Alwin - 3 months ago 29

R Question

I've created code that will take an input vector, create a dataframe based on the input, optimise some values and return some of these values. I'm now turning this into a function that will apply the calculations rowwise on an input dataframe. Below is a minimum working example of what I would like to achieve (my actual function would be too long to share here!):

`# Randomly generated dataframe`

df <- data.frame(a = rnorm(10, 0, 1), x = rnorm(10, 1, 3), y = rnorm(10, 2, 3))

# Function that takes multiple arguments and returns multiple values in a list

zsummary <- function(x, y) {

if (y < 0) return(list(NA, NA))

z = rnorm(10, x, abs(y))

return(list(mean(z), sd(z)))

}

# Example of something that works using dplyr

# However, this results in a lot of function calls...

# especially if there were a lot of columns in the list...

library(dplyr)

df %>% rowwise() %>%

mutate(mean = zsummary(x,y)[[1]], sd = zsummary(x,y)[[1]])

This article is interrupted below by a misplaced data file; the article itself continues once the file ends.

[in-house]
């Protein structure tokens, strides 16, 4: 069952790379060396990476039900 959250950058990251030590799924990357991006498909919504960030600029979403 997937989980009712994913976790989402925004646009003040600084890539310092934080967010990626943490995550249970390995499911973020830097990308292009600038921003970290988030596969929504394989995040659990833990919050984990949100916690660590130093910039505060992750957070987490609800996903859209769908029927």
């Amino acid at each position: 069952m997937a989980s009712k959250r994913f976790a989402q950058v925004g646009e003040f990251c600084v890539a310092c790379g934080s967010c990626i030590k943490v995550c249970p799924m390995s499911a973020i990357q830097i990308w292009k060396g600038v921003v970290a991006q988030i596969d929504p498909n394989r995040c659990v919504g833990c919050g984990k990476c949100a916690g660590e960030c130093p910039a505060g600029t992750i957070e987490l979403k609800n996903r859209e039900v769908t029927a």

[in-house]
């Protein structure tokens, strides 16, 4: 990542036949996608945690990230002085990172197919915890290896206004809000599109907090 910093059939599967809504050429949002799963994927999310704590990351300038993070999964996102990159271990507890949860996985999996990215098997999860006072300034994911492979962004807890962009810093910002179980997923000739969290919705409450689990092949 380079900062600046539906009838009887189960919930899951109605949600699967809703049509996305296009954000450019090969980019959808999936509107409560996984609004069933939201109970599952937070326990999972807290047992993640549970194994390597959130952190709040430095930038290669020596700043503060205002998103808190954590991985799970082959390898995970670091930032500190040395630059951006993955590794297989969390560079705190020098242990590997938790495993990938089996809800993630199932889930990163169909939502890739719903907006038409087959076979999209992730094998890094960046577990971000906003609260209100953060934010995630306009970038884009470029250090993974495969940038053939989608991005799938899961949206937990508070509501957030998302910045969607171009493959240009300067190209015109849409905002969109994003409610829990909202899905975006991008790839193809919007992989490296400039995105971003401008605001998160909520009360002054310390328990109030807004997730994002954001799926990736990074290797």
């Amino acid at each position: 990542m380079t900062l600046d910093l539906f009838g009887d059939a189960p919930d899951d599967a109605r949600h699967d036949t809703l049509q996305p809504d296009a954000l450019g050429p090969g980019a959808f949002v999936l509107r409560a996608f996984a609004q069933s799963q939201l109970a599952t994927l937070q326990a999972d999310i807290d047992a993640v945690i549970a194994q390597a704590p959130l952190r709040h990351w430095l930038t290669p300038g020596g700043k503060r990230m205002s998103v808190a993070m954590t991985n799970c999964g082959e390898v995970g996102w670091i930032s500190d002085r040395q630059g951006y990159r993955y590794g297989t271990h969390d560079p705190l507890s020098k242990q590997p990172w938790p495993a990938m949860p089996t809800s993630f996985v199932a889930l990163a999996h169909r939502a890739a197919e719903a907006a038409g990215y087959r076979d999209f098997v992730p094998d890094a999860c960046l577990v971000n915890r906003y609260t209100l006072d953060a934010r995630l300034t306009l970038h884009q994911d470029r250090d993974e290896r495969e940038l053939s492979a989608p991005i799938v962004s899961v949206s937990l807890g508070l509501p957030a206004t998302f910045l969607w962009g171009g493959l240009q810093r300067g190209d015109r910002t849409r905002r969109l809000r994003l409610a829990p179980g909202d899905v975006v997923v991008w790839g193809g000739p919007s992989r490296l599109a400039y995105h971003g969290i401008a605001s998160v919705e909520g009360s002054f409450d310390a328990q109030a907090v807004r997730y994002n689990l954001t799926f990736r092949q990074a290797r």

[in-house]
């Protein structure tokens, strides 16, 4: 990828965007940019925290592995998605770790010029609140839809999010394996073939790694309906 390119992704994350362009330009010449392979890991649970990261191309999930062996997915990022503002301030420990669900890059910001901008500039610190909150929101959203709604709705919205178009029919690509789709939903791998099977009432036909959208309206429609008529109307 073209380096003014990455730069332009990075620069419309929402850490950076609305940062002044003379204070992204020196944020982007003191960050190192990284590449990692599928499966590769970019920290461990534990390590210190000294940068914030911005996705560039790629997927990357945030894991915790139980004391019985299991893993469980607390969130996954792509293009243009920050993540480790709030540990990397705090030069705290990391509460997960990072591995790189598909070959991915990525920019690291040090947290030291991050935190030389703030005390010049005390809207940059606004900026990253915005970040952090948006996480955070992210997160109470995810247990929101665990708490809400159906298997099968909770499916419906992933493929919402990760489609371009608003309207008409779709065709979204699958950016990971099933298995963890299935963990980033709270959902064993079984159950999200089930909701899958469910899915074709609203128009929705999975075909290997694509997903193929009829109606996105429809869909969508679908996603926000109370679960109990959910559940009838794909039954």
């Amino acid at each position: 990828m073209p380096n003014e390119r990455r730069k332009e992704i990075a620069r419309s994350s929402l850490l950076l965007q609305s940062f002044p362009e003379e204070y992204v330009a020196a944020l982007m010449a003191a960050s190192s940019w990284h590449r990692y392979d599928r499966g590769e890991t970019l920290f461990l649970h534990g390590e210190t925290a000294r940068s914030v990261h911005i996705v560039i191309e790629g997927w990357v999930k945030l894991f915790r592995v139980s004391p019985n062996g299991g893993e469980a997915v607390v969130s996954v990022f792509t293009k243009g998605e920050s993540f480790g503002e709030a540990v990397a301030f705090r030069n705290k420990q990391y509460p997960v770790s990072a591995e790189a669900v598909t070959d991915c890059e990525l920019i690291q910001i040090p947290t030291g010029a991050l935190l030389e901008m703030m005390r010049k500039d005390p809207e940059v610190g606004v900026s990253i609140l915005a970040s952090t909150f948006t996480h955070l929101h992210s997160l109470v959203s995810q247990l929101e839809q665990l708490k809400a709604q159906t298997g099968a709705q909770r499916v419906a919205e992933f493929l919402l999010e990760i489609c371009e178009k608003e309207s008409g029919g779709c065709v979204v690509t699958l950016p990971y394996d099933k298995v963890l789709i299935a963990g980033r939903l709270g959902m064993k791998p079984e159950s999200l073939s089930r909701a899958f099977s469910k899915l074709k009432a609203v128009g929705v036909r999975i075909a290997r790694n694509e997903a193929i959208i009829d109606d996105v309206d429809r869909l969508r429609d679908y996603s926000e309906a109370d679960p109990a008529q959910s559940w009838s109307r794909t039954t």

As you can see, I can't apply individual functions to each new

`df$mean`

`dfsd`

`z`

`apply`

`dplyr`

`apply`

`for`

`rbind`

Answer

We can use `mapply`

for this. As the `zsummary`

takes two arguments, the `mapply`

would be one option as it take corresponding element of 'x' and 'y' to apply the `zsummary`

.

```
t(mapply(zsummary, df$x, df$y))
```

We can also change the function slightly and get the output with `dplyr`

```
zsummary <- function(x, y) {
if (y < 0) return(data.frame(mean = NA, sd = NA))
z = rnorm(10, x, abs(y))
data.frame(mean = mean(z), sd = sd(z))
}
df %>%
rowwise() %>%
do(data.frame(., zsummary(.$x, .$y)))
```

Or as we discussed in the comments, instead of having the function taking multiple arguments, have a single argument and use `apply`

with `MARGIN=1`

for applying it on each row.

```
zsummary2 <- function(v1){
if(v1[2] < 0) return(c(mean = NA, sd = NA))
z <- rnorm(10, v1[1], abs(v1[2]))
c(mean = mean(v1), sd= sd(v1))
}
t(apply(df[-1], 1, zsummary2))
# mean sd
# [1,] 1.403066 0.8757504
# [2,] 5.058188 5.1401507
# [3,] 4.288365 1.4194393
# [4,] 1.932829 6.7587054
# [5,] -1.864236 3.7587462
# [6,] NA NA
# [7,] 3.328629 1.3711950
# [8,] -2.347699 5.0449958
# [9,] 2.936615 1.7332283
#[10,] NA NA
```

NOTE: The values will be different in each run as we didn't set any seed for the `rnorm`

.

Source (Stackoverflow)

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